Cassette tape data recording and programming on your Famicom?!
In early 1980, Hiroshi Yamauchi was looking to get his foot in the door of the expanding American video game market. By the time the Famicom had launched in the summer of 1983 in Japan, Yamauchi's son in law, Minoru Arakawa, was already hard at work opening the Nintendo of America office in the United States. Although the video game crash of 1984 all but crippled the industry, Arakawa was still intent on bringing the Famicom to the United States. Instead of marketing the unit as a toy, Nintendo intended to market the Famicom as a sophisticated electronics product, being more akin to a computer than to a video game console.
Originally called the Advanced Video System (AVS), this different take on the Famicom was going to have a slew of features that the original version of the console did not offer, such as infrared controllers, a light gun, a music keyboard, a data tape recorder, and a keyboard. The inclusion of all of these features proved to be too expensive, and while very few of them were implemented into the final design of the Nintendo Entertainment System, a handful of the aforementioned components were introduced in Japan, namely the tape recorder and keyboard, bringing interesting and unique capabilities to Famicom owners and enthusiasts.
Famicom BASIC was released in Japan in 1984. Nintendo, Sharp, and Hudson collaborated on the project and made a slightly customized version of the BASIC programming language dubbed NS-HUBASIC (Nintendo/Sharp-Hudson BASIC). The package itself came with the Famicom keyboard (attaching to the Famicom via the expansion port), a special cartridge for programming in the BASIC language, and an instructional textbook to give you programming tips and answer various questions. In its lifetime, there were three releases of Famicom BASIC. Earlier models featured 1,982 bytes for executing data while the final release, the Famicom BASIC V3 in 1986, used 4,096 bytes and the SRAM that was implemented into the included cartridge to execute the data.
The Famicom BASIC V3 unit also came bundled with several mini-games featuring elements from familiar Nintendo titles. Appearances included the likes of Mario, Pauline, a crab from Mario Bros., and fireballs from Donkey Kong. The games would sometimes utilize the unique features of the Famicom, such as the built in microphone on the second controller. For example, while playing “GAME 0,” speaking into the microphone (or holding down one of the buttons) filled up an onscreen heart above Mario and Pauline. The louder you spoke, the more the heart would fill up. There was also a variety of tile sets for programming your own games. Backgrounds such as blocks, ladders, vines and girders from Mario Bros., Donkey Kong, and Donkey Kong Jr. were among the selectable items. Sprites from these games (including Pauline from Donkey Kong) were also playable and usable in your own creations.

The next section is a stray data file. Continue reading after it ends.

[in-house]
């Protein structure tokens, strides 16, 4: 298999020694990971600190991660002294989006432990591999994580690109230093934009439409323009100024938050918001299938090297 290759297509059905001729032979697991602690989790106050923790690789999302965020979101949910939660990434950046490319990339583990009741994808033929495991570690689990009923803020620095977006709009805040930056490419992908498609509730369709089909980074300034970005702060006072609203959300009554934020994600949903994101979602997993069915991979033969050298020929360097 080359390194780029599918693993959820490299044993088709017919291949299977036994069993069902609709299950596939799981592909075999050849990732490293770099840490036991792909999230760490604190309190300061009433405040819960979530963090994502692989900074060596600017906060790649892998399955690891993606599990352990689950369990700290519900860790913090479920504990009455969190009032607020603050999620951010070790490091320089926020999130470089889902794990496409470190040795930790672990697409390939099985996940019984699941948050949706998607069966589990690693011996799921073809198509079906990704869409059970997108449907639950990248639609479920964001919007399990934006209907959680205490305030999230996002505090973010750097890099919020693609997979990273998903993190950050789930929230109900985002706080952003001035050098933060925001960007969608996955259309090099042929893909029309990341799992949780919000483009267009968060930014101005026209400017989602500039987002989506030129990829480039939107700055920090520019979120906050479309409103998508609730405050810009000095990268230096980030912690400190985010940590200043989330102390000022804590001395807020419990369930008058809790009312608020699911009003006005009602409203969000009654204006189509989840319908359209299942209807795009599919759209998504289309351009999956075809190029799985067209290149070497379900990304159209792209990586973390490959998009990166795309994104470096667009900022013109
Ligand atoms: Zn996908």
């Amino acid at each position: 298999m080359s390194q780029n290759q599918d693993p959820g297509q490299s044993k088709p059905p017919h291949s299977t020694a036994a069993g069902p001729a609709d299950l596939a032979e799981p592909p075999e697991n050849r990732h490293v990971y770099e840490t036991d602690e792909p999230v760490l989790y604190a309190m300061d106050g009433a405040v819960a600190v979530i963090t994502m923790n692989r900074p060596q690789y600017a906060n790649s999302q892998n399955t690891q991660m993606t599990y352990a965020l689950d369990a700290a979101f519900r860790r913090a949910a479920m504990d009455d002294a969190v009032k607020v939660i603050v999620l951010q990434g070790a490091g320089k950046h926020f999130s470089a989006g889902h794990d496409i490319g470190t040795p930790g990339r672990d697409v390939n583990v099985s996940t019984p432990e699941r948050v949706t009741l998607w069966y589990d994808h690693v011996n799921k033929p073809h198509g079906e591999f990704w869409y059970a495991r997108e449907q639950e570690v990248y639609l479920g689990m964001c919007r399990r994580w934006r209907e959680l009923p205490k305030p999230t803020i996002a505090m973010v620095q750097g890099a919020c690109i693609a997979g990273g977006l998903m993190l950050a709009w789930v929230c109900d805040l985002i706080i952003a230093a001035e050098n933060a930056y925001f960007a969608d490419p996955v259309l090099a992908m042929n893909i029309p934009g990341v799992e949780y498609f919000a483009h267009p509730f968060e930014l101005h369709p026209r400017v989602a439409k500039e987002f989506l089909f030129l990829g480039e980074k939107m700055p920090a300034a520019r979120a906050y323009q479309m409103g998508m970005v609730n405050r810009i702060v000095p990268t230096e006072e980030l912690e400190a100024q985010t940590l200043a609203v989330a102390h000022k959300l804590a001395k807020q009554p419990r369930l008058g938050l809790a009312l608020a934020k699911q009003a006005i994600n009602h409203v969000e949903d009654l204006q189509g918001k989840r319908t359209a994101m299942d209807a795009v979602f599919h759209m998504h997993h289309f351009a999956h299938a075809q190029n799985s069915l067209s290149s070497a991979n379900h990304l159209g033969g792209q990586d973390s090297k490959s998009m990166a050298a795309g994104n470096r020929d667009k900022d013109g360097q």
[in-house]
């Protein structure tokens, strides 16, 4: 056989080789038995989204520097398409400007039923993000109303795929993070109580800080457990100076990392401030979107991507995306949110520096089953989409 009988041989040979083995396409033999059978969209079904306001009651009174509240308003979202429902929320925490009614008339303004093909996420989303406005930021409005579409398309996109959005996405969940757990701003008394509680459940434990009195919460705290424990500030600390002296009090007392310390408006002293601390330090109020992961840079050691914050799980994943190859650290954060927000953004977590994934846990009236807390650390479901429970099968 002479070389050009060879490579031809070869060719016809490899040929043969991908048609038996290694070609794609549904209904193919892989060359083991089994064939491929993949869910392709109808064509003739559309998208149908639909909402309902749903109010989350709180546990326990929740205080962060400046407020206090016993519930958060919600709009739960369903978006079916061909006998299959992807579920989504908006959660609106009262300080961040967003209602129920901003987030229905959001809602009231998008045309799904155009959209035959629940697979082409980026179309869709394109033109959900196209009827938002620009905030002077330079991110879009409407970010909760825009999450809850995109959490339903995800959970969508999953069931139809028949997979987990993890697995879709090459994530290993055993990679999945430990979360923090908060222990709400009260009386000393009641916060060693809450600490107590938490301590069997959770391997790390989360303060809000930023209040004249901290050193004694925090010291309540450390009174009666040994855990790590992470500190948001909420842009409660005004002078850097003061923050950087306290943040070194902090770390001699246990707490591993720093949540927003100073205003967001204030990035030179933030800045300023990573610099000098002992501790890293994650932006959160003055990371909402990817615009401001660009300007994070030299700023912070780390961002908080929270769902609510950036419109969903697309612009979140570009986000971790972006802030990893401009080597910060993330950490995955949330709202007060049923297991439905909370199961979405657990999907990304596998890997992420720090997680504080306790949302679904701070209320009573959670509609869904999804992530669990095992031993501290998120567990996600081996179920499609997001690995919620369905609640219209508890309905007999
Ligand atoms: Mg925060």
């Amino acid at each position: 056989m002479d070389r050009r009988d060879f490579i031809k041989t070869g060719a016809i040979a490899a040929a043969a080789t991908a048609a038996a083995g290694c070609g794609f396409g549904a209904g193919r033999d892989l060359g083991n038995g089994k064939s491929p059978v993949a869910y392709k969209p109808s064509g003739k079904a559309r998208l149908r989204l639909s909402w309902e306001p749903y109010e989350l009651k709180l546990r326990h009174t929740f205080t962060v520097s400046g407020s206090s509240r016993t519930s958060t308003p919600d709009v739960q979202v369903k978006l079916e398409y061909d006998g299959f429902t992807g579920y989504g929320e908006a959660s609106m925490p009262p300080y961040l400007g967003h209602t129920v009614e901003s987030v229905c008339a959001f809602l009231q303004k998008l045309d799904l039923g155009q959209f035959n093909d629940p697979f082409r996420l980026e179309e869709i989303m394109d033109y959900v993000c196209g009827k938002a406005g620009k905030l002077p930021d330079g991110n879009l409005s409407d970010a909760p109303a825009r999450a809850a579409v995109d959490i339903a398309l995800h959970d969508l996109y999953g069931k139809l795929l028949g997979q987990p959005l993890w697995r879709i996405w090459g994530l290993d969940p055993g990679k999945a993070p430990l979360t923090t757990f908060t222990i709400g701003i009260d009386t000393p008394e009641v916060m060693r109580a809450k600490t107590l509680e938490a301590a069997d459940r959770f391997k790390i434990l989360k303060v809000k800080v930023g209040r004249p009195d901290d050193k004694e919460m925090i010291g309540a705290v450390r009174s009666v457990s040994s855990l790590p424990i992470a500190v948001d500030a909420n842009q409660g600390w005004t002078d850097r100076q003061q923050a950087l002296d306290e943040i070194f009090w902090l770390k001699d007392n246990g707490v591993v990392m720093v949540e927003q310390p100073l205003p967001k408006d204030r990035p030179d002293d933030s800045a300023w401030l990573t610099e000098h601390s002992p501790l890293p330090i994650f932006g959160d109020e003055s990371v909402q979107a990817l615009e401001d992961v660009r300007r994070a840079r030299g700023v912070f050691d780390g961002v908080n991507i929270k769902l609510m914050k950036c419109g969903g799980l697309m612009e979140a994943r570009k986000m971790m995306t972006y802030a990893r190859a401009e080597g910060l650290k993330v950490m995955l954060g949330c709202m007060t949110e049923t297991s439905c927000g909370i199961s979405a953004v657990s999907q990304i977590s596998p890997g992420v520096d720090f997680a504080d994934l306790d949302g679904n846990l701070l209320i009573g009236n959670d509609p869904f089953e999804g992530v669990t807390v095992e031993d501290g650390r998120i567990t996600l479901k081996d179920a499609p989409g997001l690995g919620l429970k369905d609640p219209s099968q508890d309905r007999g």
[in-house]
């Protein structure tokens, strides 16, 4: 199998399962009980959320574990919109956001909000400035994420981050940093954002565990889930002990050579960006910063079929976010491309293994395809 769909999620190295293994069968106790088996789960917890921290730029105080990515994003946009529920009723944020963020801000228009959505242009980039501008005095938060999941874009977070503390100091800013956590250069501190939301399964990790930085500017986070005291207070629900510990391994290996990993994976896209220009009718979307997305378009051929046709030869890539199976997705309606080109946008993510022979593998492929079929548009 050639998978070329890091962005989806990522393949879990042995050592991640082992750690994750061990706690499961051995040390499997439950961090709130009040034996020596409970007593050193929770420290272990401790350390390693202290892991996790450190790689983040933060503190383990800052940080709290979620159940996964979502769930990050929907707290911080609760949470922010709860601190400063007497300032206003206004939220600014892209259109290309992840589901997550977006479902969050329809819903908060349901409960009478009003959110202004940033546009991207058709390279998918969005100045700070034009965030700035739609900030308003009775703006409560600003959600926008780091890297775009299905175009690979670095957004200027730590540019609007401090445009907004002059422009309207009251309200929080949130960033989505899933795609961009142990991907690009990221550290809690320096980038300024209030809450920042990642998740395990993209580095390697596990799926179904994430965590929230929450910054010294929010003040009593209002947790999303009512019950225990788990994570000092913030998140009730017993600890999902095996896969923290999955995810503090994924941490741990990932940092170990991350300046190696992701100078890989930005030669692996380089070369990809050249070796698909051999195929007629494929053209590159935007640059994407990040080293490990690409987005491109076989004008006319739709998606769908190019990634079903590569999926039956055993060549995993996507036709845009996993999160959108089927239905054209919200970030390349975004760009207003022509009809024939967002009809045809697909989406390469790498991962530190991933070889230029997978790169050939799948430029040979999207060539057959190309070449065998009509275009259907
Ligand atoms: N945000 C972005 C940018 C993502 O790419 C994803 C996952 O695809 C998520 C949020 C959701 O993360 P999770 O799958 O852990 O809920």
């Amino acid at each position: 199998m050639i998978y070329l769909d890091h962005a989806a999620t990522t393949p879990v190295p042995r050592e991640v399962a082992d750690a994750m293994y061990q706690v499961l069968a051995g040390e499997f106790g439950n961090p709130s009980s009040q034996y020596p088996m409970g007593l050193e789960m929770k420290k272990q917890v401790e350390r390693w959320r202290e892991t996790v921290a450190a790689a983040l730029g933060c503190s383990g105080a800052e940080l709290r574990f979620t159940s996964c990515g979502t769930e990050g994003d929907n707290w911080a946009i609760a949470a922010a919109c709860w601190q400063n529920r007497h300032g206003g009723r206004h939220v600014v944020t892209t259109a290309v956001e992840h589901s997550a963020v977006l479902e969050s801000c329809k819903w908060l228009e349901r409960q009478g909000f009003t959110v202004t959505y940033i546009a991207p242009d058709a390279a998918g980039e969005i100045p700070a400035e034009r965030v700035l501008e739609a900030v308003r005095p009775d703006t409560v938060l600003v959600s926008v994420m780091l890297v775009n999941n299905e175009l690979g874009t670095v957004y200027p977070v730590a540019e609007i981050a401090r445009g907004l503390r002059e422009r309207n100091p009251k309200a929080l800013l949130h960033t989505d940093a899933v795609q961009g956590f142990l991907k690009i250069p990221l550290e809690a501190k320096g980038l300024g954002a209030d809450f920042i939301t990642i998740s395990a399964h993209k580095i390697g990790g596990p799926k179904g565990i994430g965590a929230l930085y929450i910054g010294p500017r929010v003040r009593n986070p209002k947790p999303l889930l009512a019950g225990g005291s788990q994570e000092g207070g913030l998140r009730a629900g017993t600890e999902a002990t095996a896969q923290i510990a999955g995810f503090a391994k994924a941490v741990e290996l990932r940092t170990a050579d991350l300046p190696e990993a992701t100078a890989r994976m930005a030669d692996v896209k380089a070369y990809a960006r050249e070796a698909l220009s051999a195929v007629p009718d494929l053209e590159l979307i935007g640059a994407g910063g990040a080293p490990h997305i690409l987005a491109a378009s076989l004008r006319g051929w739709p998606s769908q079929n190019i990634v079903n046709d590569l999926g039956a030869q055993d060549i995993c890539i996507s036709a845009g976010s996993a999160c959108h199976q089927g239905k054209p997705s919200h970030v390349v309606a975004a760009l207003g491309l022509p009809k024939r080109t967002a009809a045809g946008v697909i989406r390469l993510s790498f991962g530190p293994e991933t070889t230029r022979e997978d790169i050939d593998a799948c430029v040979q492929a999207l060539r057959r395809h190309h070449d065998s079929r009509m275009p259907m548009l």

In conjunction with the Famicom BASIC set, Nintendo also released the Famicom Data Recorder. The Data Recorder, which is essentially a tape recorder that plugged into the Famicom Keyboard, allowed gamers to save various types of data on a cassette tape, including saving what you programmed with Famicom BASIC. A Nintendo branded cassette tape was included with the set, but nearly any cassette tape could be used to record data. There were a select number of early Famicom titles that utilized the Data Recorder for game saves. Excite Bike and Wrecking Crew used it for saving created tracks and levels. By the time the titles made it to outside of Japan, the save and load features included in these games could not be used. Other games that used the Data Recorder were Castlequest, Mach Rider, Load Runner, and Nuts & Milk (a Japan only puzzle/platformer from Hudson Soft).
While former Nintendo of America president Minoru Arakawa originally intended that the Nintendo AVS would have both the recording device and keyboard built-in, the final version of the NES would go on to be released without them and the standalone Famicom versions never saw the light of day outside Japan.
Even early on, expansion played a huge part in Nintendo's console offerings in Japan. Although Nintendo of America ultimately decided against releasing Famicom BASIC and the Famicom Data Recorder, realizing that most American children had little to no interest in programming, these two pieces of technology show how Nintendo was attempting to find their place amongst consumers, and their market position, in the 1980s.
Photos from nesworld.com and retrogamingconsoles.com.